Should I Change My Accent?
The topic of accents can be controversial in some ways. Why should a person need to chaneg their accent when moving to another country? They already speak English, so why do they need to sound more American or Canadian? I agree with the skeptics in some ways. People who move to other countries shouldn’t have to give up their accents, which are part of their cultural identities. Why should they have to fit in to match some standard? They could be standing out and celebrating who they are instead. I understand this point of view. But I want to take this debate a little further by discussing who would be a good fit to start accent modification therapy. Here are three types of situations when I believe accent modification therapy would be a great idea.
You’re not intelligible when you speak.
Not everyone’s accent it equal. Some people have a very mild accent, which doesn’t hinder their ability to be understood when speaking English. They can communicate their thoughts clearly and without having to repeat themselves. They can strike up a conversation with most people, without thinking twice about it. However, some people’s accents are very strong. It impacts their intelligibility or how well they are understood. It can also affect their self-esteem or their will to strike up conversations with native English speakers. It can affect which jobs or opportunities they choose to pursue, affecting their finances and their families’ future. I think that someone with such a strong accent is the perfect person to participate in accent modification therapy.
You’re afraid to step out of your comfort zone.
Having an accent can be intimidating. I still remember when I first moved to the United States. I knew my accent was heavy, and whenever I tried to talk to someone, I’d get multiple corrections on the way I said something or some comment about my pronunciation. It was rarely just a typical back and forth communication. It frustrated me when that happened. I chose to withdraw myself and not participate in conversations that weren’t in my native language or with other immigrants like myself. It was not an easy time for me. Once I modified my accent, I could feel my stress levels go down when I spoke, and I made friends who didn’t speak Polish or from my ESL class. If your accent is holding you back and keeping you in your comfort zone, I recommend you do accent modification therapy. It can help you come out of your shell.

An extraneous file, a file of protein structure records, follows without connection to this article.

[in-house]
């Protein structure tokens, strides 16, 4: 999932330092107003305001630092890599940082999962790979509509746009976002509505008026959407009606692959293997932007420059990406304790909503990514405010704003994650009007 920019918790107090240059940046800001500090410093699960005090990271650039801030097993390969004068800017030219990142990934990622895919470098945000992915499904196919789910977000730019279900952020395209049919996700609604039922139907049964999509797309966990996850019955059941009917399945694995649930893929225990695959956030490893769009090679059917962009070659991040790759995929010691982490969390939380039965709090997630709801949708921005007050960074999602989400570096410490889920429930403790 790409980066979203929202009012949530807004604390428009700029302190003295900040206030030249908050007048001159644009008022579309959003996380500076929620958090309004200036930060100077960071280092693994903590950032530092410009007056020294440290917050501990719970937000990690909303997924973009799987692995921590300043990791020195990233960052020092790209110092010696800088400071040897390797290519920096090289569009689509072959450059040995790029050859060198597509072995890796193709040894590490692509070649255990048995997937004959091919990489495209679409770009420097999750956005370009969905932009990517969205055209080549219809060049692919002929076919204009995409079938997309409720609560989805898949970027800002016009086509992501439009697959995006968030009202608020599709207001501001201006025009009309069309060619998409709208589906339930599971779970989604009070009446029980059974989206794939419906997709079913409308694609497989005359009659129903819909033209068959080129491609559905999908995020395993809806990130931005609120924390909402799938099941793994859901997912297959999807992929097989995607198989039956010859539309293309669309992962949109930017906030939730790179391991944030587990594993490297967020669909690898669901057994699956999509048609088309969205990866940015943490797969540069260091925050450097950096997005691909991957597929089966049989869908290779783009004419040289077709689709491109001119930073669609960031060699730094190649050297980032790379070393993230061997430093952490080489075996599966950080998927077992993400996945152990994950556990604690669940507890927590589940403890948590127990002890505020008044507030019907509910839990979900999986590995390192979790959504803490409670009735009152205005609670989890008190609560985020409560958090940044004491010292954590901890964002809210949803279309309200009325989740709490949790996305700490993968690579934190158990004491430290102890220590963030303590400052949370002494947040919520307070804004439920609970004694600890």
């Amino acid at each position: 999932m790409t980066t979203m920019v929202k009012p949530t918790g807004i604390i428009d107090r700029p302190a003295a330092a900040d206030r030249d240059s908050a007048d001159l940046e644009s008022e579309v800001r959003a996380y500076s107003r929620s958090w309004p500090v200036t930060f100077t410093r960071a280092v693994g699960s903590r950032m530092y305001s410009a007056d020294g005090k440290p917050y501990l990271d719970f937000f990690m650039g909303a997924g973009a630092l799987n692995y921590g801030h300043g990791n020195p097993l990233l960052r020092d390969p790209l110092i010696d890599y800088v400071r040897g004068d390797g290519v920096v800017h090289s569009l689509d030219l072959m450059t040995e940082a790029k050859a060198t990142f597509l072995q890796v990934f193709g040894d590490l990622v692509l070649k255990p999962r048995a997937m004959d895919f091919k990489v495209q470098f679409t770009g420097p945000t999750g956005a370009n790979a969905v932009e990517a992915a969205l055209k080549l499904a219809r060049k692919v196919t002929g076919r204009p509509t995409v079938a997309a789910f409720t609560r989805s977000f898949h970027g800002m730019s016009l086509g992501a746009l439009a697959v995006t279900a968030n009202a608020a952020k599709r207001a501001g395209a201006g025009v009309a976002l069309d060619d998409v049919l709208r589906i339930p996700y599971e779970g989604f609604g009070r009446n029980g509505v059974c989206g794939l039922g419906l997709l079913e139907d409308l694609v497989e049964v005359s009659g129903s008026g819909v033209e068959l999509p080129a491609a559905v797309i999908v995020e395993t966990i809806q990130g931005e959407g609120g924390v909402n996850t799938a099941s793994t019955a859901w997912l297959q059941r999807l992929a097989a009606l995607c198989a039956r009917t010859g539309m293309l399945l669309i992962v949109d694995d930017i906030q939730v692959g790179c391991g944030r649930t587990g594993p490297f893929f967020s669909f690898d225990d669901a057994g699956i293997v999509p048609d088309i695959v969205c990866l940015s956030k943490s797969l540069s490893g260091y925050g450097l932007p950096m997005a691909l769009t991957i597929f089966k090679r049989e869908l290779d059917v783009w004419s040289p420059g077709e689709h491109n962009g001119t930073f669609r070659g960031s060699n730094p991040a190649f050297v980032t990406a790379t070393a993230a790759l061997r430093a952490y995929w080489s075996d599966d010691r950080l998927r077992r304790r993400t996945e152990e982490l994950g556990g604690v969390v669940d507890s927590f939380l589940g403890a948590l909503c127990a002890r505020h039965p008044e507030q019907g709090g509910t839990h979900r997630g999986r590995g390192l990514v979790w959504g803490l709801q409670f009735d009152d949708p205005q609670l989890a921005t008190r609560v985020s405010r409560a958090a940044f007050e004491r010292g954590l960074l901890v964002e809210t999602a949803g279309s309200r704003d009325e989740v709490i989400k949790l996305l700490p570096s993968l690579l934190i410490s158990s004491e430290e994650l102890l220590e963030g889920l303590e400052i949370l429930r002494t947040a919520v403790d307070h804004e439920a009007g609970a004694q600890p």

You get passed on for promotions or job opportunities.
This is unfortunate, but studies have shown that people with foreign accents are viewed as less intelligent, less competent, less employable, and less proficient in English by native speakers. This has been shown in studies to be irrespective of appearance, knowledge of past experience, and the presence of interpersonal skills. I think it’s completely unfair, especially in the world, which tries to be progressively bias-free. However, the bias still exists. It’s out there, hunting immigrants with accents and taking away career opportunities. If you would like to get a promotion, find a job in an American company or start your own business, it will be much easier to do if you modify your accent. I wish it wasn’t so, but the reality is, this is the world we live in right now.
To be clear, having an accent is not a disorder. It’s not something that needs to be treated. However, it’s something that could be addressed if it affects your quality of life. I have to be honest here. I am thrilled I modified my accent. I don’t think I would have been as effective as a speech pathologist if I haven’t. I also don’t think I would have had the same opportunities that I’ve had if I spoke with a heavy accent. I also don’t believe I would have been treated fairly. It pains me to admit that, but this is the world we live in right now. If you have a strong accent, don’t worry. No matter your age, occupation, or native language, you can modify your accent to help you succeed.